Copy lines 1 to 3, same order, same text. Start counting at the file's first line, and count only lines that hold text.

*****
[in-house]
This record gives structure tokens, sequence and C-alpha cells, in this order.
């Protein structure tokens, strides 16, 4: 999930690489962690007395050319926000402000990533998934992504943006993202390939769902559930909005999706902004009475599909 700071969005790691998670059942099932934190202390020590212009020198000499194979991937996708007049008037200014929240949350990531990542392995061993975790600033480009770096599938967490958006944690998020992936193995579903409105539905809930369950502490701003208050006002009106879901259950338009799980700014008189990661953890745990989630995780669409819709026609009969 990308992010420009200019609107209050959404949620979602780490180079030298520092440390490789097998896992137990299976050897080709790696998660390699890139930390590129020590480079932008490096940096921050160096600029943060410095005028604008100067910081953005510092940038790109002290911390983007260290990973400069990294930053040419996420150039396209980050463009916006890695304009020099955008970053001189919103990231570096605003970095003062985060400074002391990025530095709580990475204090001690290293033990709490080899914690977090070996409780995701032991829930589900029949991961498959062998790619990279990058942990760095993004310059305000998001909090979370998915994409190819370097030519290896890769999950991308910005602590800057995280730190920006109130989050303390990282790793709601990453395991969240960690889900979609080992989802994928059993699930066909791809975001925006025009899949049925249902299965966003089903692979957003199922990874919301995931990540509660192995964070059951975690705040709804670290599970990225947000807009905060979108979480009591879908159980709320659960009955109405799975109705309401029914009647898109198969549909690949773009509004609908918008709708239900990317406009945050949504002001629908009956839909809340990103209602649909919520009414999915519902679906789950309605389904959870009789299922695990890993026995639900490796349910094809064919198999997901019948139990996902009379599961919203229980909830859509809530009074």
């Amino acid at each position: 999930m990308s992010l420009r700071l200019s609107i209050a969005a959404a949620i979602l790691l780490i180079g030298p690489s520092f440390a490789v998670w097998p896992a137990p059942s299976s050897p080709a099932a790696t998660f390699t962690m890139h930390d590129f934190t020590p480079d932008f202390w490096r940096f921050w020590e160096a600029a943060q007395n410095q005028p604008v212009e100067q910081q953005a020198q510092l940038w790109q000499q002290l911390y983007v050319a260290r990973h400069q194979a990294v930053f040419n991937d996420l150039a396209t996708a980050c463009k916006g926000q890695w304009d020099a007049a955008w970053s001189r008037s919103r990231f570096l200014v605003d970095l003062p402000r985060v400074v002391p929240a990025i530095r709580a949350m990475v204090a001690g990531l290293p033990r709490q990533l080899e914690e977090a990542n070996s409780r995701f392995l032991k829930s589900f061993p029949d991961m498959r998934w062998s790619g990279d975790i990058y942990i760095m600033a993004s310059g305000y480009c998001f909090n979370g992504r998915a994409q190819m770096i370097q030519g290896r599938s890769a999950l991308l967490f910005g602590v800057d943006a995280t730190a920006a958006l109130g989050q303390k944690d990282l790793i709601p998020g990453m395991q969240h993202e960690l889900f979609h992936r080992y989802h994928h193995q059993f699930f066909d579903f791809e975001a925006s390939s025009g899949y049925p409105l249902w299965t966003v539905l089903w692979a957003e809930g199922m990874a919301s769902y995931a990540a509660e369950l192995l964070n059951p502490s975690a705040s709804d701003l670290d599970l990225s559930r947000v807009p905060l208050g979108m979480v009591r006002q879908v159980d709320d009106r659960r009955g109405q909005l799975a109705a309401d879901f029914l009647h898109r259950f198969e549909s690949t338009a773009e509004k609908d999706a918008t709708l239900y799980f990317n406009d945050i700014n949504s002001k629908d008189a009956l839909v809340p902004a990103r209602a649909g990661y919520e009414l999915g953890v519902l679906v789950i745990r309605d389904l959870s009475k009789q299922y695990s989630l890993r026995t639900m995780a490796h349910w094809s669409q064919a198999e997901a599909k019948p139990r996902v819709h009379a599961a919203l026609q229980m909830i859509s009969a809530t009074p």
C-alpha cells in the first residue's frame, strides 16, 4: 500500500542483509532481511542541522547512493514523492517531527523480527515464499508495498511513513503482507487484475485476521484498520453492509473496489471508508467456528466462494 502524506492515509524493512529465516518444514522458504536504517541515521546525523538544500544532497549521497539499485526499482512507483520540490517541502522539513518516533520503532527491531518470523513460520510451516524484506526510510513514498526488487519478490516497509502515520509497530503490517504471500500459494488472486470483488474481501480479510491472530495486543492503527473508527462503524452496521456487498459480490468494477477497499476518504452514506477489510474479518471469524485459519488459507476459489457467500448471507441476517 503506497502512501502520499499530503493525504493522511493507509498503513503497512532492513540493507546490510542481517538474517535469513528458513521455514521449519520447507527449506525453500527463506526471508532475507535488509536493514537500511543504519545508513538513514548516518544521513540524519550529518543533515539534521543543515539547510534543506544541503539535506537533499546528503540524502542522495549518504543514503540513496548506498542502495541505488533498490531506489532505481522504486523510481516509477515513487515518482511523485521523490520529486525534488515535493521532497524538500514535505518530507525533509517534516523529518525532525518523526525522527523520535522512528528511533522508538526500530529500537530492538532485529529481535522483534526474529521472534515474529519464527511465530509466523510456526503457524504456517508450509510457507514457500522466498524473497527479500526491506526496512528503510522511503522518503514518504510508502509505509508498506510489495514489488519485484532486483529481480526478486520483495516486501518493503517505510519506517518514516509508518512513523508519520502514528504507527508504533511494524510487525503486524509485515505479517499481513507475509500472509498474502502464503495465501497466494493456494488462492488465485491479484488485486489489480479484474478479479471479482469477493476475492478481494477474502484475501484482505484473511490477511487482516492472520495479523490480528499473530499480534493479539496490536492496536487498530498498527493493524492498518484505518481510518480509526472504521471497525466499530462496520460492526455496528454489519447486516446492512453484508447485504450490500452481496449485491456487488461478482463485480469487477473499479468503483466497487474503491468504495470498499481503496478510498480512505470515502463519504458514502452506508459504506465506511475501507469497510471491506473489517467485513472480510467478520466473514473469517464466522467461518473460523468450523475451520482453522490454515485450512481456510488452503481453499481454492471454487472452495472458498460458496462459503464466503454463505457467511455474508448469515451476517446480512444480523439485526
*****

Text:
[in-house]
This record gives structure tokens, sequence and C-alpha cells, in this order.
């Protein structure tokens, strides 16, 4: 999930690489962690007395050319926000402000990533998934992504943006993202390939769902559930909005999706902004009475599909 700071969005790691998670059942099932934190202390020590212009020198000499194979991937996708007049008037200014929240949350990531990542392995061993975790600033480009770096599938967490958006944690998020992936193995579903409105539905809930369950502490701003208050006002009106879901259950338009799980700014008189990661953890745990989630995780669409819709026609009969 990308992010420009200019609107209050959404949620979602780490180079030298520092440390490789097998896992137990299976050897080709790696998660390699890139930390590129020590480079932008490096940096921050160096600029943060410095005028604008100067910081953005510092940038790109002290911390983007260290990973400069990294930053040419996420150039396209980050463009916006890695304009020099955008970053001189919103990231570096605003970095003062985060400074002391990025530095709580990475204090001690290293033990709490080899914690977090070996409780995701032991829930589900029949991961498959062998790619990279990058942990760095993004310059305000998001909090979370998915994409190819370097030519290896890769999950991308910005602590800057995280730190920006109130989050303390990282790793709601990453395991969240960690889900979609080992989802994928059993699930066909791809975001925006025009899949049925249902299965966003089903692979957003199922990874919301995931990540509660192995964070059951975690705040709804670290599970990225947000807009905060979108979480009591879908159980709320659960009955109405799975109705309401029914009647898109198969549909690949773009509004609908918008709708239900990317406009945050949504002001629908009956839909809340990103209602649909919520009414999915519902679906789950309605389904959870009789299922695990890993026995639900490796349910094809064919198999997901019948139990996902009379599961919203229980909830859509809530009074």